“Old School” is the phrase that best encapsulates what Chuan Kee Fried Kway Teow is all about.
Over the years, the number of hawkers that are still frying Char Kway Teow one plate at a time has really dwindled. In fact, it is hard to even find a hawker who still specializes in just this one dish. Most of the time, char kway teow has been relegated to just one of the “Four Fried” dishes, viz Hokkien Mee, Carrot Cake, Oyster Omelette and Char Kway Teow. Whilest you can still find many new stalls specializing in Carrot Cake and Hokkien Mee, it isn’t so easy to find new stalls specializing in just char kway teow.
The other thing that makes this stall rather “Old School” is the fact that the uncle behind the wok is still very media-shy. When I started blogging in the mid-2000s, social media was still in its infancy and a lot of hawkers were like that. Hawkers were suspicious of strangers asking questions so it was very difficult to get them to tell you about their stall and legacy. Many hawkers nowadays are more media savvy and when they know that someone asking questions about the stall might just be another social media influencer who can help improve their business!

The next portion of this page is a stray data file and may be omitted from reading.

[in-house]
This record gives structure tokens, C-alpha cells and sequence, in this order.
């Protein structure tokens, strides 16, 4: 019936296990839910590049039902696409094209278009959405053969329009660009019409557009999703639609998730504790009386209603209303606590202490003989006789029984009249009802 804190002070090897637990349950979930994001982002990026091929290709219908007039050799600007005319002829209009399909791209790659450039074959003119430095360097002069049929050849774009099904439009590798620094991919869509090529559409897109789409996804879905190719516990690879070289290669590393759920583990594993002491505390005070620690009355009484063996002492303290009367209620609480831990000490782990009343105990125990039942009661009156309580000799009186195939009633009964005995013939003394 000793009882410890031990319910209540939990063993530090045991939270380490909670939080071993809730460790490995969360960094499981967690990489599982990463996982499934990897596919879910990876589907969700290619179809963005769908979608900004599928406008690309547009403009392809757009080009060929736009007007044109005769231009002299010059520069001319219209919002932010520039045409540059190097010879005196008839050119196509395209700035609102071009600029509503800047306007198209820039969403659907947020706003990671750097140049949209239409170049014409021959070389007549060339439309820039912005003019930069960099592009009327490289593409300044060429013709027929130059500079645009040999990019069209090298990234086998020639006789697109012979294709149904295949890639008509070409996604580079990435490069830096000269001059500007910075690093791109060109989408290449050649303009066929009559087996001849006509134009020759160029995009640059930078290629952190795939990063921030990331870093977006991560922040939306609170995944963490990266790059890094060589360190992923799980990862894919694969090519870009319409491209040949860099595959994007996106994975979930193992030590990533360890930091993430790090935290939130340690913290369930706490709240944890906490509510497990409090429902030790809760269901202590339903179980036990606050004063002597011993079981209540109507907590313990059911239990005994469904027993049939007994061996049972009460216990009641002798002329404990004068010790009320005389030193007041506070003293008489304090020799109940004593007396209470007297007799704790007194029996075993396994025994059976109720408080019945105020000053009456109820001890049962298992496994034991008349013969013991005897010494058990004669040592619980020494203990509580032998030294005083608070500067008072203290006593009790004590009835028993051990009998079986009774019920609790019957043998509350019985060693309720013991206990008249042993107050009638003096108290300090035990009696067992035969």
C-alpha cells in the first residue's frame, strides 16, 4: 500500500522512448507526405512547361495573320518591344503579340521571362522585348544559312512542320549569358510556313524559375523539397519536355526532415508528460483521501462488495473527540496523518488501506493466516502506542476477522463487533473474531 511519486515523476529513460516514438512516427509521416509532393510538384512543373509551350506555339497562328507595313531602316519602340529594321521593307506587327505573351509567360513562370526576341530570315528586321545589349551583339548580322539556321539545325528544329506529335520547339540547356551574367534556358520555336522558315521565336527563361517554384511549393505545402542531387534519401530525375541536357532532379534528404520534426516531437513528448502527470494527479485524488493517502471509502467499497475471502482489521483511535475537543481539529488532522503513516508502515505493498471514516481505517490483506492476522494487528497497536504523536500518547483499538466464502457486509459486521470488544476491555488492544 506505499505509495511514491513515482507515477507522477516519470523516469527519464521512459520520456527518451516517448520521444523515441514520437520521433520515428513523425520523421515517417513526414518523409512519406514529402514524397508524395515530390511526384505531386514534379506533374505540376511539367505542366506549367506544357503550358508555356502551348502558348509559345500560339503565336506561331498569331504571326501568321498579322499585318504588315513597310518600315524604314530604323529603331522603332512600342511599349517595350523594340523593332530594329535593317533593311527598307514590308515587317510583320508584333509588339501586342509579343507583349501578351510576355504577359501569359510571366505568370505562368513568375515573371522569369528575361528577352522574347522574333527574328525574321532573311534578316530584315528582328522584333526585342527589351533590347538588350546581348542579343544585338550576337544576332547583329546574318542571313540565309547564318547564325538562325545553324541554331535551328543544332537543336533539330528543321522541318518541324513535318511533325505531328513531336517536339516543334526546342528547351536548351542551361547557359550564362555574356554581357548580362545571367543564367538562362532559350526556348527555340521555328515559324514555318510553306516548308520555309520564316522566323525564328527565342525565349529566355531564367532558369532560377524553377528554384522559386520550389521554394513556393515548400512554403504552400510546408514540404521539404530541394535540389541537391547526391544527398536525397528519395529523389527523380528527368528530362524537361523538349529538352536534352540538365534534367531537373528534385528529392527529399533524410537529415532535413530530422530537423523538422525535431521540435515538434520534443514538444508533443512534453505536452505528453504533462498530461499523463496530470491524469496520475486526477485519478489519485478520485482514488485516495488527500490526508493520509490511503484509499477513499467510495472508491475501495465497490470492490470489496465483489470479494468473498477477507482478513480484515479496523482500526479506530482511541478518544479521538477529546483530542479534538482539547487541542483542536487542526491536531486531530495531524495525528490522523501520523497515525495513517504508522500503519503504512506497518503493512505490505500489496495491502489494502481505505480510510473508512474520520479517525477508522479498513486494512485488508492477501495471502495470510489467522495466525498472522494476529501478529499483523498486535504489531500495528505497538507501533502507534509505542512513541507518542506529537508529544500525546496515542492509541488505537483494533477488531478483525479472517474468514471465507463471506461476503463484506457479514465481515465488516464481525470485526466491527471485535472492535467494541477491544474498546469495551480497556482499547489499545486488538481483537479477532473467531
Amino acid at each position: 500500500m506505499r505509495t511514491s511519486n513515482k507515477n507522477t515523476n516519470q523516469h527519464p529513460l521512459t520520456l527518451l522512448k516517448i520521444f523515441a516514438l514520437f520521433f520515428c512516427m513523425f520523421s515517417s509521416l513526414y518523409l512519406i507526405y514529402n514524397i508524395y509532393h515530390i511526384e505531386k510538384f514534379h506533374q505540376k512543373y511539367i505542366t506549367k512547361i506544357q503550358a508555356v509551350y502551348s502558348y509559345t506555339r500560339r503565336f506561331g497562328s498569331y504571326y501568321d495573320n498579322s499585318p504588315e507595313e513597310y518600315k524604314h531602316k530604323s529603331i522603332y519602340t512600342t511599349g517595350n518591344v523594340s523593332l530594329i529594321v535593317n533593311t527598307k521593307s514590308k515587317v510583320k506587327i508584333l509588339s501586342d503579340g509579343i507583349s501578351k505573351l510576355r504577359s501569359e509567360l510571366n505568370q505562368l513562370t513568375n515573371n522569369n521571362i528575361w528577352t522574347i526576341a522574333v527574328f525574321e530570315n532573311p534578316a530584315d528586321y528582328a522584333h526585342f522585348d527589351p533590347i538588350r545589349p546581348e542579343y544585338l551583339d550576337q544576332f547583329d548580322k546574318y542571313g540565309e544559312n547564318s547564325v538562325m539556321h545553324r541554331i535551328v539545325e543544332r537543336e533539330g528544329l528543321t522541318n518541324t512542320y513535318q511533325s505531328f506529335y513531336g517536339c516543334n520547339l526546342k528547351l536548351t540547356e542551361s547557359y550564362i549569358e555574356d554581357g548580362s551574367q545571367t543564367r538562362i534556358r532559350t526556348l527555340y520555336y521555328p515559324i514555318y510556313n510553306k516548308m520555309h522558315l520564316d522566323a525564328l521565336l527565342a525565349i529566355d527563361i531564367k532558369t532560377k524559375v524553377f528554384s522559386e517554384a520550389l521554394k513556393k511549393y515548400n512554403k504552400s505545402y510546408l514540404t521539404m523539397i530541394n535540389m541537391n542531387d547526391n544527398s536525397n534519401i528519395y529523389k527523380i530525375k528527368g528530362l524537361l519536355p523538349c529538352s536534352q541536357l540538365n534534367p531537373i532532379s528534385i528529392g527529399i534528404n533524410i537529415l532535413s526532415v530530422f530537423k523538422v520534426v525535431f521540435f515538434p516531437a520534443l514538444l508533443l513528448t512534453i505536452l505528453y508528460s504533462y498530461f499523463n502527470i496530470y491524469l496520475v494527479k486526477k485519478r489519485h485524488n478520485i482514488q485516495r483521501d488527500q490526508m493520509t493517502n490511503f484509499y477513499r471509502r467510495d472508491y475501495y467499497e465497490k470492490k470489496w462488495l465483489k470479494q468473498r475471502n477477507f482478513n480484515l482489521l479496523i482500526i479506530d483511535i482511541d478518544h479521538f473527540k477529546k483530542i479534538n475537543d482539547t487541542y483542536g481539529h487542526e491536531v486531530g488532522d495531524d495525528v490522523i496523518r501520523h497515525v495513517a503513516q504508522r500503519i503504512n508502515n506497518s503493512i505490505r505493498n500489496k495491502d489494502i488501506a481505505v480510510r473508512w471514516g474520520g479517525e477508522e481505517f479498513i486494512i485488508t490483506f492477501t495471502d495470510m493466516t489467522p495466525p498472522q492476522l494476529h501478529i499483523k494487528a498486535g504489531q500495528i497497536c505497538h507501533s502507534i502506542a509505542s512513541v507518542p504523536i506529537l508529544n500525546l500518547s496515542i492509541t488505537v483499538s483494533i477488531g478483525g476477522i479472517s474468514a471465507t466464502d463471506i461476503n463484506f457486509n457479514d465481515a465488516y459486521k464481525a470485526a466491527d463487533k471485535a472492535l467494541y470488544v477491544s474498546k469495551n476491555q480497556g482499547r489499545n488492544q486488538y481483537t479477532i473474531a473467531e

I haven’t had to work very hard to get a story in recent years until I met this particular uncle! When I asked him how long he has been at the stall, there wasn’t much of a response. Perhaps he was a little hard of hearing, I can’t be sure. I paid my $3, got my plate of Char Kway Teow and he continued to fry the next plate.
But thanks to the marvels of Social Media, I did managed to get some backstory from our readers on Facebook:
Tay Hooi Seng: “I love his CKT and recently his fried bee hoon. He is 2nd generation push cart CKT from old Singapore horse racing track around Race course Road area. Please support him.”
Lim Kiam Peng: “This CKT uncle in the olden days was at old Farrer Park roadside. Yes his fried bee hoon is great too. Is rare nowadays. Plenty of Wok hei. Those loves sweet this is not for you. Is $3 and not small portion. Stall closed at 3pm.”
I enjoyed the char kway teow. It was the dry type and has that hint of wok hei, although I still felt it lack that special something that I needed to have it again soon. 4.25/5
Old school Char Kway Teow fried one plate at a time!